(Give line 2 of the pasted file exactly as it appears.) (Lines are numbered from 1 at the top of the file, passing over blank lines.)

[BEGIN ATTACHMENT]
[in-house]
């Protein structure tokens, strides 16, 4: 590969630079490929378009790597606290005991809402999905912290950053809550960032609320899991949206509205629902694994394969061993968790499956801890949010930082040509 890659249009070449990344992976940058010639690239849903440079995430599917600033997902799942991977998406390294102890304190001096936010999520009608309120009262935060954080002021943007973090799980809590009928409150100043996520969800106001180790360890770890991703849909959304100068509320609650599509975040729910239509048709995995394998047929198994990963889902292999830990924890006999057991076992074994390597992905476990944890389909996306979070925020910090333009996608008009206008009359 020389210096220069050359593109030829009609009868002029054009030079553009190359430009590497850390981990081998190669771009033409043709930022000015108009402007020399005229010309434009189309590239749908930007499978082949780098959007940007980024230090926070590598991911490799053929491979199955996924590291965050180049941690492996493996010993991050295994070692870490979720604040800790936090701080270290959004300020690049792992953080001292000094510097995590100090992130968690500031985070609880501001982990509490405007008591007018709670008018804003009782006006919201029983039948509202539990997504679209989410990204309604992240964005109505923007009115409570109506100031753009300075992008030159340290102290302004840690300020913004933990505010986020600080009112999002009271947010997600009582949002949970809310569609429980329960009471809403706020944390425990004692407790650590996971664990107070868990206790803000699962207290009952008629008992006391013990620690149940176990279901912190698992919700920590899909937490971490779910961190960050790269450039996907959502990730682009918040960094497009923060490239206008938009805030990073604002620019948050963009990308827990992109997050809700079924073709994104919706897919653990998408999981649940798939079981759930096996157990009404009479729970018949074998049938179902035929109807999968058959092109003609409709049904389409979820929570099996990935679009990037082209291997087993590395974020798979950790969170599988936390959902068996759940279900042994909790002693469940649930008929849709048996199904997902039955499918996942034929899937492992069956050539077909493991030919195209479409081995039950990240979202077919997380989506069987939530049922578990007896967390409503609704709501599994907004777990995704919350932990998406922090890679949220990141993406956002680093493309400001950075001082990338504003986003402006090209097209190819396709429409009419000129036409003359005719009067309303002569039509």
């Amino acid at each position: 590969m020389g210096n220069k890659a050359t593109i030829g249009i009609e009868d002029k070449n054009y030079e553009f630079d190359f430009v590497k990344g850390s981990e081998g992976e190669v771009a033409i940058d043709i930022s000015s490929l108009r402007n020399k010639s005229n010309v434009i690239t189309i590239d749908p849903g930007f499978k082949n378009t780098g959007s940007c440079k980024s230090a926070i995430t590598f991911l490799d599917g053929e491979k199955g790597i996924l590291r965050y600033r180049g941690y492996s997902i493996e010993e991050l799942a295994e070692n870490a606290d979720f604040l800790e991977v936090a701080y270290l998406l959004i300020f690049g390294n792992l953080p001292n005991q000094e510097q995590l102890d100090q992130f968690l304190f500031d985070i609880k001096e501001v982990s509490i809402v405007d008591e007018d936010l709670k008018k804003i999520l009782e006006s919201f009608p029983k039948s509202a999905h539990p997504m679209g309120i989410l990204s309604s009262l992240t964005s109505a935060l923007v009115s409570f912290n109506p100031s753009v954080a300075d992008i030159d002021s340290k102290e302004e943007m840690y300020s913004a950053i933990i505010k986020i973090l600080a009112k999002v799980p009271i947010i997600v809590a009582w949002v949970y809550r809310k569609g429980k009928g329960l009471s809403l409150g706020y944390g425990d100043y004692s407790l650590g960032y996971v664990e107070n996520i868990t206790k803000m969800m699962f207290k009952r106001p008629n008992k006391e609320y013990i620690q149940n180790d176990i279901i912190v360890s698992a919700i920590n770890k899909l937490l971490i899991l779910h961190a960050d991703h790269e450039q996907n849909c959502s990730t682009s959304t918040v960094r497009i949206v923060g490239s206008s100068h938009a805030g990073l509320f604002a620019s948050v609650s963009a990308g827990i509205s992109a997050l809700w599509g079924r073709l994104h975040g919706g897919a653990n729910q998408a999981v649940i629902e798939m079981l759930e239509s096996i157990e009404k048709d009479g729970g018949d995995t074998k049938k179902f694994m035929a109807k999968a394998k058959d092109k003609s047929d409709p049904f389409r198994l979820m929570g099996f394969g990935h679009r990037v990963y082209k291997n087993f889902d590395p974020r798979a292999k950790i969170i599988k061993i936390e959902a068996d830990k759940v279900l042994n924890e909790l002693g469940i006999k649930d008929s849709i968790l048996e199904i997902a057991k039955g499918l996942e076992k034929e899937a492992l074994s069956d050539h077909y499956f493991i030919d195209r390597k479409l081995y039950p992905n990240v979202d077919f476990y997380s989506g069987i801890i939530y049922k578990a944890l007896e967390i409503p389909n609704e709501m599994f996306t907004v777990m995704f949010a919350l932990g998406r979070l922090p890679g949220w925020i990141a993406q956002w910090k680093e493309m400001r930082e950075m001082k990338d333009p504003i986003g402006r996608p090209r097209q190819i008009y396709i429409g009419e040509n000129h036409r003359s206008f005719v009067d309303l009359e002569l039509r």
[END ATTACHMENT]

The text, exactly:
């Protein structure tokens, strides 16, 4: 590969630079490929378009790597606290005991809402999905912290950053809550960032609320899991949206509205629902694994394969061993968790499956801890949010930082040509 890659249009070449990344992976940058010639690239849903440079995430599917600033997902799942991977998406390294102890304190001096936010999520009608309120009262935060954080002021943007973090799980809590009928409150100043996520969800106001180790360890770890991703849909959304100068509320609650599509975040729910239509048709995995394998047929198994990963889902292999830990924890006999057991076992074994390597992905476990944890389909996306979070925020910090333009996608008009206008009359 020389210096220069050359593109030829009609009868002029054009030079553009190359430009590497850390981990081998190669771009033409043709930022000015108009402007020399005229010309434009189309590239749908930007499978082949780098959007940007980024230090926070590598991911490799053929491979199955996924590291965050180049941690492996493996010993991050295994070692870490979720604040800790936090701080270290959004300020690049792992953080001292000094510097995590100090992130968690500031985070609880501001982990509490405007008591007018709670008018804003009782006006919201029983039948509202539990997504679209989410990204309604992240964005109505923007009115409570109506100031753009300075992008030159340290102290302004840690300020913004933990505010986020600080009112999002009271947010997600009582949002949970809310569609429980329960009471809403706020944390425990004692407790650590996971664990107070868990206790803000699962207290009952008629008992006391013990620690149940176990279901912190698992919700920590899909937490971490779910961190960050790269450039996907959502990730682009918040960094497009923060490239206008938009805030990073604002620019948050963009990308827990992109997050809700079924073709994104919706897919653990998408999981649940798939079981759930096996157990009404009479729970018949074998049938179902035929109807999968058959092109003609409709049904389409979820929570099996990935679009990037082209291997087993590395974020798979950790969170599988936390959902068996759940279900042994909790002693469940649930008929849709048996199904997902039955499918996942034929899937492992069956050539077909493991030919195209479409081995039950990240979202077919997380989506069987939530049922578990007896967390409503609704709501599994907004777990995704919350932990998406922090890679949220990141993406956002680093493309400001950075001082990338504003986003402006090209097209190819396709429409009419000129036409003359005719009067309303002569039509």